Here’s a fun fact: LeBron James met with six teams in 2010. They were the Miami Heat, Cleveland Cavaliers, Los Angeles Clippers, New York Knicks, Brooklyn Nets and Chicago Bulls. In 2014, he met with two of those teams (the Bulls, Heat, and Cavaliers) along with three new teams (Phoenix Suns, Dallas Mavericks, Houston Rockets and Los Angeles Lakers). That means that exactly one-third of the NBA has already been lucky enough to get into a room to pitch LeBron James on joining their franchise at some point in his career.
There would be something pretty neat about the entire league, or even half of it, getting that chance at some point or another. He would only have to meet with five new teams to get there. Of course, some of those slots are certain to be filled. The Philadelphia 76ers are almost certain to get a meeting, for example. The San Antonio Spurs will probably earn one out of James’ sheer respect for Gregg Popovich. If rampant speculation is to be believed, the Boston Celtics and Golden State Warriors are on the short list. Twitter’s desire to pair James with Anthony Davis has drawn a few ridiculous “well, if LeBron actually wants to win next year, he should consider New Orleans” takes.
The conjecture has flown so far off of the rails that practically every team has been linked to James in some way, shape or form. This is not a little league game, though. Not everyone gets a turn. James will meet with only the very best teams. And he’ll consider even fewer. So for the sake of honesty, let’s whittle down the field. This piece won’t determine where James will sign, however. It will only knock out the teams that he absolutely won’t sign with. There are five teams that, for several reasons, belong in the conversation.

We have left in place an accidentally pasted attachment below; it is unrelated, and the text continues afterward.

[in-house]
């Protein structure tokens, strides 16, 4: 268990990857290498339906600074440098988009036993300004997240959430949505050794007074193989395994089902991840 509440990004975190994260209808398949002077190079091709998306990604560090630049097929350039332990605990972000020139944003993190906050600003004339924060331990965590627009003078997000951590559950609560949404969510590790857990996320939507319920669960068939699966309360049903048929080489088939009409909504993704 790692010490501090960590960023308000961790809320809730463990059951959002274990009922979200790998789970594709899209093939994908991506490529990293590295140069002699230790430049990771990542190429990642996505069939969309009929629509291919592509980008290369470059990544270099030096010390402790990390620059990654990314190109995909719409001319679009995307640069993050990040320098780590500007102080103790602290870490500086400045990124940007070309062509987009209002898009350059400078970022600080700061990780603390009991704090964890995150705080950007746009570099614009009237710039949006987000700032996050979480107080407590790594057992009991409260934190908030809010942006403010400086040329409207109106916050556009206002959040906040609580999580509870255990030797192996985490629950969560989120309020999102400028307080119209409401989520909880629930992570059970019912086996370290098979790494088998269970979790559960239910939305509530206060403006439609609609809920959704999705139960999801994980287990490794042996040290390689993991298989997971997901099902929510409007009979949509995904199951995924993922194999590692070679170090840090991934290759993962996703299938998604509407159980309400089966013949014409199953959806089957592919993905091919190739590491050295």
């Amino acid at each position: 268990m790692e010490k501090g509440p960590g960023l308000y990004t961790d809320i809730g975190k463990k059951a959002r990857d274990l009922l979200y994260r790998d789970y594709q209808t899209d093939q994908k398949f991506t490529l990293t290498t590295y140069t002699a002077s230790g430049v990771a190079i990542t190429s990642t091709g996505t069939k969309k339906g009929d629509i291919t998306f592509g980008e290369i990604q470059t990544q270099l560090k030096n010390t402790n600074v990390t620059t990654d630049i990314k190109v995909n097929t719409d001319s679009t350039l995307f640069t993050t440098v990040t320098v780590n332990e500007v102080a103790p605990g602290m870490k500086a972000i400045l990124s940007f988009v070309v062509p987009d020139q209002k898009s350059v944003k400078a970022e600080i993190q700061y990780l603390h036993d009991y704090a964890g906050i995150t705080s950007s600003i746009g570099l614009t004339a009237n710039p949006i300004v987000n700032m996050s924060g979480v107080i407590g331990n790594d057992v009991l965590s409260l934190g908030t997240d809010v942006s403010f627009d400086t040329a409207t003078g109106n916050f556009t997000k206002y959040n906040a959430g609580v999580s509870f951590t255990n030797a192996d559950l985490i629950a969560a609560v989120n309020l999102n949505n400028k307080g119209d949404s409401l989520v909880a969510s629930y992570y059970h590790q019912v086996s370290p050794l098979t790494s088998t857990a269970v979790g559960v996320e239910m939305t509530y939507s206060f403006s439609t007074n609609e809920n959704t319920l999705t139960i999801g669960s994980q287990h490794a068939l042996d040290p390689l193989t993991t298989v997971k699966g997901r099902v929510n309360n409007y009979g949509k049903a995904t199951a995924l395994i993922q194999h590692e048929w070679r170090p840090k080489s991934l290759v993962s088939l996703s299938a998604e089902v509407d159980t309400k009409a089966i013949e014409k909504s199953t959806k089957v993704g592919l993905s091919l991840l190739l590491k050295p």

That means that these 25 are not.
Tier 1: Would make less sense than moving to the NFL
Orlando Magic: They’re just happy to be nominated.
Sacramento Kings: Vlade Divac is the only GM in the NBA worse than LeBron.
Atlanta Hawks: Players love Atlanta as a city. You know what they don’t love? Passing to Miles Plumlee.
Detroit Pistons: Detroit missed the playoffs and is still pressed up against the luxury tax.
Memphis Grizzlies: The NBA already threw its body in front of this situation in 2003, and that was before LeBron even had a choice.
Dallas Mavericks: LeBron didn’t even give them a meeting in 2010, when they had won 50 games in a row in 10 straight seasons and Dirk Nowitzki still had enough cartilage to jog.
Charlotte Hornets: Someone is going to be the wise guy who suggests James should go play for Michael Jordan’s team to learn how to be a winner. We know it’s coming. They are somehow in worse basketball and financial shape than Detroit.